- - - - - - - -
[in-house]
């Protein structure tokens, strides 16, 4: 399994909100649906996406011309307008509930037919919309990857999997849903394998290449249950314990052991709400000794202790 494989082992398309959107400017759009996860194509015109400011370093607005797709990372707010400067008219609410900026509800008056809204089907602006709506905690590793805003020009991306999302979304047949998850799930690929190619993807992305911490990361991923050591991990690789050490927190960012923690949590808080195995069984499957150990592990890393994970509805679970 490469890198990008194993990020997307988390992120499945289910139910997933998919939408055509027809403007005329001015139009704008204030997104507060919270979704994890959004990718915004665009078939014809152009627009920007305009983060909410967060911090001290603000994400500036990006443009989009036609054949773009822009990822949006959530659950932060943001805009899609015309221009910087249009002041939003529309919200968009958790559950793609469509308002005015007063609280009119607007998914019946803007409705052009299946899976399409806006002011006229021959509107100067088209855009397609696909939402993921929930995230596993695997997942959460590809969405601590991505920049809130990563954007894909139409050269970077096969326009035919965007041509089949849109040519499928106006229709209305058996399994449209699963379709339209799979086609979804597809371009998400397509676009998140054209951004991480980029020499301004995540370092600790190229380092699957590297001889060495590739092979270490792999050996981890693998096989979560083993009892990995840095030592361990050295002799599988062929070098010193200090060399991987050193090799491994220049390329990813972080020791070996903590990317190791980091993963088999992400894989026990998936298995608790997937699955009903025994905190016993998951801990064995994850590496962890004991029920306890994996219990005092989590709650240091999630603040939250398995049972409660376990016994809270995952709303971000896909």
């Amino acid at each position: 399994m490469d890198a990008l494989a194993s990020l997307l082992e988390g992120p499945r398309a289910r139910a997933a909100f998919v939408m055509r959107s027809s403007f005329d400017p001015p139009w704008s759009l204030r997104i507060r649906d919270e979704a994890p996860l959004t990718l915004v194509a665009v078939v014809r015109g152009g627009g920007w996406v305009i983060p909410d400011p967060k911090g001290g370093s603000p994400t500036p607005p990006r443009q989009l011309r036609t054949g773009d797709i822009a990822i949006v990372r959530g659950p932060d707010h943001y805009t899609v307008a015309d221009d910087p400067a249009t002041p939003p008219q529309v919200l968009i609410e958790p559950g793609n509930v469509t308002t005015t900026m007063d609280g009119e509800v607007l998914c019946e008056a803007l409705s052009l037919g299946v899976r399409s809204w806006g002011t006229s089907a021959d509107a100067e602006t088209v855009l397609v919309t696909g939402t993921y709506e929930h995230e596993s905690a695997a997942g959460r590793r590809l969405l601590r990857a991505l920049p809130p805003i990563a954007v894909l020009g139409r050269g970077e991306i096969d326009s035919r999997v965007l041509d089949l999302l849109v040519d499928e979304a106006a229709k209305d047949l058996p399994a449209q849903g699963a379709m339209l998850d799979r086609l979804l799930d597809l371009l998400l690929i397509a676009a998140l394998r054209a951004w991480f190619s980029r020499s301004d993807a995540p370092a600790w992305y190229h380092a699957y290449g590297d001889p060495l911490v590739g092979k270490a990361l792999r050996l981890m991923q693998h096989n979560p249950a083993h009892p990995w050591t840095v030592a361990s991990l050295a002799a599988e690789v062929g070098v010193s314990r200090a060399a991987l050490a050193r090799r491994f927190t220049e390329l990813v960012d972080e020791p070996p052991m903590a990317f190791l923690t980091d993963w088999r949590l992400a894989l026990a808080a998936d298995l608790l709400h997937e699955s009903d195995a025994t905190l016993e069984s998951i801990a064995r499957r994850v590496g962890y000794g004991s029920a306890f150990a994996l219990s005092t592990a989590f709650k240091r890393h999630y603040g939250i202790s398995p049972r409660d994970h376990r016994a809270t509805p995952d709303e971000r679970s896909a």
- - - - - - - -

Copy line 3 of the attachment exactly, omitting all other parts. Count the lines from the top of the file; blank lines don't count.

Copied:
């Amino acid at each position: 399994m490469d890198a990008l494989a194993s990020l997307l082992e988390g992120p499945r398309a289910r139910a997933a909100f998919v939408m055509r959107s027809s403007f005329d400017p001015p139009w704008s759009l204030r997104i507060r649906d919270e979704a994890p996860l959004t990718l915004v194509a665009v078939v014809r015109g152009g627009g920007w996406v305009i983060p909410d400011p967060k911090g001290g370093s603000p994400t500036p607005p990006r443009q989009l011309r036609t054949g773009d797709i822009a990822i949006v990372r959530g659950p932060d707010h943001y805009t899609v307008a015309d221009d910087p400067a249009t002041p939003p008219q529309v919200l968009i609410e958790p559950g793609n509930v469509t308002t005015t900026m007063d609280g009119e509800v607007l998914c019946e008056a803007l409705s052009l037919g299946v899976r399409s809204w806006g002011t006229s089907a021959d509107a100067e602006t088209v855009l397609v919309t696909g939402t993921y709506e929930h995230e596993s905690a695997a997942g959460r590793r590809l969405l601590r990857a991505l920049p809130p805003i990563a954007v894909l020009g139409r050269g970077e991306i096969d326009s035919r999997v965007l041509d089949l999302l849109v040519d499928e979304a106006a229709k209305d047949l058996p399994a449209q849903g699963a379709m339209l998850d799979r086609l979804l799930d597809l371009l998400l690929i397509a676009a998140l394998r054209a951004w991480f190619s980029r020499s301004d993807a995540p370092a600790w992305y190229h380092a699957y290449g590297d001889p060495l911490v590739g092979k270490a990361l792999r050996l981890m991923q693998h096989n979560p249950a083993h009892p990995w050591t840095v030592a361990s991990l050295a002799a599988e690789v062929g070098v010193s314990r200090a060399a991987l050490a050193r090799r491994f927190t220049e390329l990813v960012d972080e020791p070996p052991m903590a990317f190791l923690t980091d993963w088999r949590l992400a894989l026990a808080a998936d298995l608790l709400h997937e699955s009903d195995a025994t905190l016993e069984s998951i801990a064995r499957r994850v590496g962890y000794g004991s029920a306890f150990a994996l219990s005092t592990a989590f709650k240091r890393h999630y603040g939250i202790s398995p049972r409660d994970h376990r016994a809270t509805p995952d709303e971000r679970s896909a």